After operating under a provincial state of emergency to contend with a dire wildfire situation, the UCP dropped the designation despite lingering fires blazing across Alberta.
"This does not mean that the work to fight these fires and protect communities is over," Public Safety and Emergency Services Minister Mile Ellis told reporters Saturday.
According to the Alberta Emergency Management Agency, the Emergency Coordination Centre — which coordinates the logistics of evacuations — downgraded the crisis to a level three emergency.
Ellis noted tangible improvements to the wildfire situation but said it remains serious. As a result, support for impacted communities would remain status quo.
"We have the resources in place to protect the health, safety, and well-being of Albertans without the extraordinary powers of the Emergency Management Act," he said.
The UCP had $1.5 billion in contingency for emergency management to spend on supporting affected residents.
Since the start of May, more than 38,000 Albertans fled their homes under duress from local evacuation orders, according to Ellis. Of that, 4,200 evacuees remain under evacuation due to out-of-control wildfires.
The CBC reported that the Rocky River fire near Fort Chipewyan remains the top priority for first responders.
Firefighters and helicopters continue to contain the wildfire, with support from air tankers, said Christie Tucker, information unit manager with Alberta Wildfire.
According to provincial data, 2,600 firefighters have responded to over 560 wildfires that have burned 1,180,000 hectares of land.
"The most area burned for an entire wildfire season was 1.3 million hectares in 1981," said Tucker when comparing the abnormal intensity of this year's fire season.
Approximately 300 fires were caused by people.
"We do not anticipate a need for another provincial state of emergency, but the government will consider it...if the situation does require it," said Ellis. Fifty-eight wildfires are burning in Alberta's forest protection area, with 15 considered out of control.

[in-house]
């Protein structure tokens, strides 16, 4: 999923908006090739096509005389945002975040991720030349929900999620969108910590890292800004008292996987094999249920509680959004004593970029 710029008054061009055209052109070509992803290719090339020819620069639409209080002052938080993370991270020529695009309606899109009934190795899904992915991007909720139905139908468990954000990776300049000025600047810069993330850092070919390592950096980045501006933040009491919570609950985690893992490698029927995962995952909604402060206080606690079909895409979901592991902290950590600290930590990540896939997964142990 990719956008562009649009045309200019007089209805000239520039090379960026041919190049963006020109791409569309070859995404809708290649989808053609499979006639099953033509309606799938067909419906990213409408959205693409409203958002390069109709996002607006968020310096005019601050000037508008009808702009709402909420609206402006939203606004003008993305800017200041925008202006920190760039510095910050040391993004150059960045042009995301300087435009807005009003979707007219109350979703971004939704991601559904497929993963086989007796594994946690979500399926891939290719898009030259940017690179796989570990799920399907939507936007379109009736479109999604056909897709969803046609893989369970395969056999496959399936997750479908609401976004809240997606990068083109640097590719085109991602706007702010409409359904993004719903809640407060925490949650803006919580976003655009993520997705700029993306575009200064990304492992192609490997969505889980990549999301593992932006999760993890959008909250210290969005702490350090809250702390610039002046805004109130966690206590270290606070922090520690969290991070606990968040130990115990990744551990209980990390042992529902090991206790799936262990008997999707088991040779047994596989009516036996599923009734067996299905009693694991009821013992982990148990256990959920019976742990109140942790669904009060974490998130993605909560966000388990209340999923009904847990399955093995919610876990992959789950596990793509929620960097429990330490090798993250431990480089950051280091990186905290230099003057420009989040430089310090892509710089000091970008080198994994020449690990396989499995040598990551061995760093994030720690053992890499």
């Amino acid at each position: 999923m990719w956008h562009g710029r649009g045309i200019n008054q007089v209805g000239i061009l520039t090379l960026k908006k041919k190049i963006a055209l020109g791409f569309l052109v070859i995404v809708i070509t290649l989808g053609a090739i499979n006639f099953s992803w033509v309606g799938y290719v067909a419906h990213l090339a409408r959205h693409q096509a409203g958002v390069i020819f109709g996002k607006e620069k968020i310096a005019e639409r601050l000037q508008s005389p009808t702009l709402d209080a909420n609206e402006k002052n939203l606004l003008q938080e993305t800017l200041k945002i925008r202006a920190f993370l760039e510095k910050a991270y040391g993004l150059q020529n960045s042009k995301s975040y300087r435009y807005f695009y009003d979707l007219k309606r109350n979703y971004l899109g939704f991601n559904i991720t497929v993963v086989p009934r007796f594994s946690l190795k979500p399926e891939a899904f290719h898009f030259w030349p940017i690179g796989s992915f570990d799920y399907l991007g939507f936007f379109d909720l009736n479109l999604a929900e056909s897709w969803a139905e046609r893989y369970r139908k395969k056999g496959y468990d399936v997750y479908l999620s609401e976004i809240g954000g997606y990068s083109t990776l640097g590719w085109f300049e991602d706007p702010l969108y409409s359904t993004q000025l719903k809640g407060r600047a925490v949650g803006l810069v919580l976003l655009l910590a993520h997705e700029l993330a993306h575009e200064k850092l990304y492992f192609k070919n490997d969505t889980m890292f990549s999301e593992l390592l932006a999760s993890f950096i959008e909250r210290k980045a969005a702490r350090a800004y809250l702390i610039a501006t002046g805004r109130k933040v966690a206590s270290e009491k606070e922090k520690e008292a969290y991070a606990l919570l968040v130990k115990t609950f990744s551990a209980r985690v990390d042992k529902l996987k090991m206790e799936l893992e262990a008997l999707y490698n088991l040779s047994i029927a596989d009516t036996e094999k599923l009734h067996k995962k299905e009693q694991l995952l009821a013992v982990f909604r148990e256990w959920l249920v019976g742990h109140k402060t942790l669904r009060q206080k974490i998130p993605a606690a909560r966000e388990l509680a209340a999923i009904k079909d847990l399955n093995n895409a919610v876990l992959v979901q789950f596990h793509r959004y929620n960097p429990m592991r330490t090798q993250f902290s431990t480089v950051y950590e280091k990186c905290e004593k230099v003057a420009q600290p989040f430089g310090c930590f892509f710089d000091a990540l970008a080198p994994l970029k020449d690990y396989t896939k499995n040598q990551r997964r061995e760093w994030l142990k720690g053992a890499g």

Of the fires still classified as out of control, the Long Lake blaze near Rainbow Lake and Chateh has consumed over 137,000 hectares and forced residents to evacuate to High Level since May 6.
On June 2, the province revoked the month-long evacuation order for 700 Rainbow Lake residents.
An evacuation order remains in effect for the hamlet of Fort Chipewyan, Mikisew First Nation, Fort Chipewyan Métis Nation and Athabasca Chipewyan First Nation.
In November 2019, the UCP scrapped its $1.4 million Aerial Rapattack fire service team, cutting staff from 15 to 30 of the province's 127 wildfire lookout towers. They also decommissioned 26 fire towers, including those in Edson, Fox Creek, and Lac La Biche — areas dealing with out-of-control fires this year.
According to government estimates, Alberta's "wildfire management" budget for 2018/19 was $130 million. The following fiscal year, the province cut Alberta's wildfire management budget to $117.6 million.
Press Progress reported that Budget 2022/23 estimates more "wildfire management" rollbacks to $100.5 million. It is projected to fall again to $100.4 million in 2023/24.
The Alberta NDP also cut $15 million from the wildfire management portfolio in Budget 2016/17, tabled April 14 that year — mere weeks before a devastating wildfire decimated several Fort McMurray neighbourhoods, including 1,800 family homes.
Alberta came out of "the busiest fire season in 25 years" when the governing NDP cut provincial tanker contracts by $5.1 million and base funding for wildfire management by $9.6 million.